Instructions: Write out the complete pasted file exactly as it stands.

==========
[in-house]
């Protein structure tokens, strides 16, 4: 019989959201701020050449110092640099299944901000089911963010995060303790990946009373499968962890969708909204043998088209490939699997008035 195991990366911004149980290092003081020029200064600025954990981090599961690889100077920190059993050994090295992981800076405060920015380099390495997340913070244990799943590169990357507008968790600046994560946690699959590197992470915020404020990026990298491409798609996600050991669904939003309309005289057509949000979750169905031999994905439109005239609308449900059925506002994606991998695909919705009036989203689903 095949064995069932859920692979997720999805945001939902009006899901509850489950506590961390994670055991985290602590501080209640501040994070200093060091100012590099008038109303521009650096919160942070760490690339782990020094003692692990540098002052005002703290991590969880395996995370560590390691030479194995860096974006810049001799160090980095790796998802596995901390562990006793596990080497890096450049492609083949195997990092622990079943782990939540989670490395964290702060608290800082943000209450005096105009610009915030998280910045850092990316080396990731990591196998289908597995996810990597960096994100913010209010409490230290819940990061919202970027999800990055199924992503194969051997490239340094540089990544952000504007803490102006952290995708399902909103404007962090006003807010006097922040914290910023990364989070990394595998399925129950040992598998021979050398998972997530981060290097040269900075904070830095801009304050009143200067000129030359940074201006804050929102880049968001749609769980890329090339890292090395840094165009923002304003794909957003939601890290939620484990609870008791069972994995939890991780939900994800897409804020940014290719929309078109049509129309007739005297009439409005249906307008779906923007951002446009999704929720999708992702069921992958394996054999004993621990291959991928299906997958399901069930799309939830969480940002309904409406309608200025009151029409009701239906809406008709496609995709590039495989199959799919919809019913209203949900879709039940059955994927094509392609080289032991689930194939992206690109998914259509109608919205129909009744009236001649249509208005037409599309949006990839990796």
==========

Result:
[in-house]
């Protein structure tokens, strides 16, 4: 019989959201701020050449110092640099299944901000089911963010995060303790990946009373499968962890969708909204043998088209490939699997008035 195991990366911004149980290092003081020029200064600025954990981090599961690889100077920190059993050994090295992981800076405060920015380099390495997340913070244990799943590169990357507008968790600046994560946690699959590197992470915020404020990026990298491409798609996600050991669904939003309309005289057509949000979750169905031999994905439109005239609308449900059925506002994606991998695909919705009036989203689903 095949064995069932859920692979997720999805945001939902009006899901509850489950506590961390994670055991985290602590501080209640501040994070200093060091100012590099008038109303521009650096919160942070760490690339782990020094003692692990540098002052005002703290991590969880395996995370560590390691030479194995860096974006810049001799160090980095790796998802596995901390562990006793596990080497890096450049492609083949195997990092622990079943782990939540989670490395964290702060608290800082943000209450005096105009610009915030998280910045850092990316080396990731990591196998289908597995996810990597960096994100913010209010409490230290819940990061919202970027999800990055199924992503194969051997490239340094540089990544952000504007803490102006952290995708399902909103404007962090006003807010006097922040914290910023990364989070990394595998399925129950040992598998021979050398998972997530981060290097040269900075904070830095801009304050009143200067000129030359940074201006804050929102880049968001749609769980890329090339890292090395840094165009923002304003794909957003939601890290939620484990609870008791069972994995939890991780939900994800897409804020940014290719929309078109049509129309007739005297009439409005249906307008779906923007951002446009999704929720999708992702069921992958394996054999004993621990291959991928299906997958399901069930799309939830969480940002309904409406309608200025009151029409009701239906809406008709496609995709590039495989199959799919919809019913209203949900879709039940059955994927094509392609080289032991689930194939992206690109998914259509109608919205129909009744009236001649249509208005037409599309949006990839990796």